Honda GX200 in the Original Twist 3-wheeler

A 200cc engine in a car! Surely we jest?

Honda GX270 - even smaller without the tank

Honda GX270 – even smaller without the tank


Well first let’s see what the engine is required to do. Remember the car is a light, range extended plug-in electric car with everything minimalised to save weight. Even the electric range is cut back to 20 miles to halve the usual battery pack; half the weight and half the cost. In normal use the car would do the school run or a shopping trip on battery power alone but with no range anxiety thanks to petrol back up. Most electric cars boast longer range but for the majority of journeys they have carried around a heavy stack of surplus batteries. It follows that for most of our short journeys we are also lugging round the petrol engine so weight is going to be a major consideration.
The main use for the petrol engine might come from a weekend run in the country with some fast roads thrown in. With the 20-40bhp electric motor for brisk acceleration and overtaking the 9bhp petrol motor is really just for cruising at up to 50mph. Bear in mind that the engine is charging the batteries when the car is stationary, at the lights say, so the available, combined power when on the move is higher than one might imagine.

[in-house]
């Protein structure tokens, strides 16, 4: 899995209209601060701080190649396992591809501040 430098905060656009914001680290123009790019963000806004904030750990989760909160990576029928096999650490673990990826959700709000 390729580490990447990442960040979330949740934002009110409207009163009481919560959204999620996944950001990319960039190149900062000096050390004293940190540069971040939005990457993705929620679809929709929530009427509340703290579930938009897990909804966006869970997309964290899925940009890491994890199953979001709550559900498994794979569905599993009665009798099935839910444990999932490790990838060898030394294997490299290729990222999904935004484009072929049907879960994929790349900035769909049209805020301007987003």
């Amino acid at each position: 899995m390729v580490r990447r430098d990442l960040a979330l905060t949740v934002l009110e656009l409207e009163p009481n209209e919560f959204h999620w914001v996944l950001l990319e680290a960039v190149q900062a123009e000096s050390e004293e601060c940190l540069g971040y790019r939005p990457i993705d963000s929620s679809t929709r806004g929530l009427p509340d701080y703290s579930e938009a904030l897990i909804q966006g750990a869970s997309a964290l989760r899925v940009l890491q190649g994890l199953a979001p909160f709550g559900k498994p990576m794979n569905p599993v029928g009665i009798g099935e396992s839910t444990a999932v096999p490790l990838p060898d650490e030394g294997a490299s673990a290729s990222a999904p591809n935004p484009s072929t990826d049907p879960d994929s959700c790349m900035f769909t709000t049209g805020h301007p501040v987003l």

The Honda GX engine range actually gives us the choice to go for a bit more power but with weight penalties. Thanks to the go-kart scene they can all be tuned for more revs and more power. The rev limiter is always removed and a stronger flywheel added.
The GX200 only weighs 35lbs and can produce a useful 9bhp. The Loncin Chinese clone version only costs around £250 and makes a good starting point.
Next up is the GX270. Weighing in at 55lbs this might turn out to be the sweet spot between power and weight. With the usual modifications and the bigger carburettor from the GX390 this engine will give a good 12bhp.
The GX390 is good for up to 20 bhp but weighs a back straining 69lbs. Only testing will tell if that is departing too much from the light and minimalist idea but it would certainly be good for breaking the speed limit on the motorway. One should bear in mind that the engine and the electric motor are mounted just ahead of the rear wheel and the aim is to keep the overall weight distribution just slightly front heavy.
The engine mounting plate on the Original Twist hybrid 3-wheeler will be pre-drilled to mount all 3 engines so the choice is there. We can also consider the Briggs and Stratton racing engine with all the right bits built in at the factory – it’s called the ‘Animal’.
No doubt some inveterate tinkerers will have a spare engine for tuning experiments and, who knows, in time there might even be a racing series.
It is the intention that the engine will be pretty much clipped on and able to be changed in a couple of minutes so concepts like service exchange engines, rented engines etc are feasible. With that in mind the little 35lb GX200 that fits in a shopping bag looks attractive.

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